It's no secret that the restaurant industry doesn't pay all that well, but a new report from the Economic Policy Institute (EPI) reveals that nearly 40 percent of all restaurant employees live in poverty. Even though the restaurant industry accounts for more than nine percent of all private-sector jobs in the US — up from seven percent from 1990 — the median wage has stagnated at $10 per hour, tips included. The wages haven't adjusted for inflation at all since 2000. For a person not working in the restaurant industry, the median salary is $18 an hour. That is about $2.50 more than what a restaurant manager — one of the highest paid positions in the industry — makes.
Plus, benefits are incredibly rare: If a worker is not unionized (most of them are not), only 14.4 percent receive employer-sponsored health insurance. In other industries, nearly 49 percent are given health insurance through their jobs. Often, as seen in cities like Charleston, restaurants participate in "wage theft" by asking employees to "work off the clock" and then failing to pay them overtime. The low wages and lack of benefits are especially shocking given the fact that two in five restaurant workers "have at least some college education" and the "vast majority" have a high school degree.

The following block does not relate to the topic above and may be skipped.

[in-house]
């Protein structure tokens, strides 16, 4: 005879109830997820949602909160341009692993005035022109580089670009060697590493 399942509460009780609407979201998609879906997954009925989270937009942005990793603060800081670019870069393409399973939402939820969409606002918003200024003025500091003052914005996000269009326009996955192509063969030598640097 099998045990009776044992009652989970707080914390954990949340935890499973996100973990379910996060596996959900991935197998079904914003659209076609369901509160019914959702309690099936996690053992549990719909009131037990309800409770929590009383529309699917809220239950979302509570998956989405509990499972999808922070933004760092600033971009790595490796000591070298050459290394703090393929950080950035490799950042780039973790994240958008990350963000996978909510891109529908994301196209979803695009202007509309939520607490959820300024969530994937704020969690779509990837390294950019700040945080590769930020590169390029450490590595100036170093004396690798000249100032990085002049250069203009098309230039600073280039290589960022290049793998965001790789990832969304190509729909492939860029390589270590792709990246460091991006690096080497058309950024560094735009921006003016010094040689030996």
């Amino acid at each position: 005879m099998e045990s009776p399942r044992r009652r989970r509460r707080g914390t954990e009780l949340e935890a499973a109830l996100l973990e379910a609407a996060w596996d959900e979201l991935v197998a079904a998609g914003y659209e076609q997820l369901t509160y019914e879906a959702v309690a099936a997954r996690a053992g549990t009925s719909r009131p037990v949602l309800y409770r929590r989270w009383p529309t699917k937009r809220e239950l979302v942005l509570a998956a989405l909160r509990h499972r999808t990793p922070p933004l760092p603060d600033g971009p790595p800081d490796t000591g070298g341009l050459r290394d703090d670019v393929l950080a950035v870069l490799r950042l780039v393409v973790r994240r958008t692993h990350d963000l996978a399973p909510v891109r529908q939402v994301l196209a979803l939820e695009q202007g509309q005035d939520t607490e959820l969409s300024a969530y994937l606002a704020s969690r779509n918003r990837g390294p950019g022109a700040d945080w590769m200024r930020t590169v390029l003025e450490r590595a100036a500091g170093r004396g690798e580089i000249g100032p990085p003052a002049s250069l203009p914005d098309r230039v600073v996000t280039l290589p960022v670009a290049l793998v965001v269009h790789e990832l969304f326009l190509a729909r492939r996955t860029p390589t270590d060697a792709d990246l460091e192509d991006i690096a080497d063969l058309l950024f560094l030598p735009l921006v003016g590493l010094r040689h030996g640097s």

The EPI study suggests ways to improve these standards: The government pass legislation "requiring all employers to provide sick days to their employees," updating labor laws to protect workers' rights to organize, and cracking down on "wage theft." The study also recommends raising the minimum wage — which places like Minnesota and Seattle have done — plus eliminating the tipped minimum wage altogether.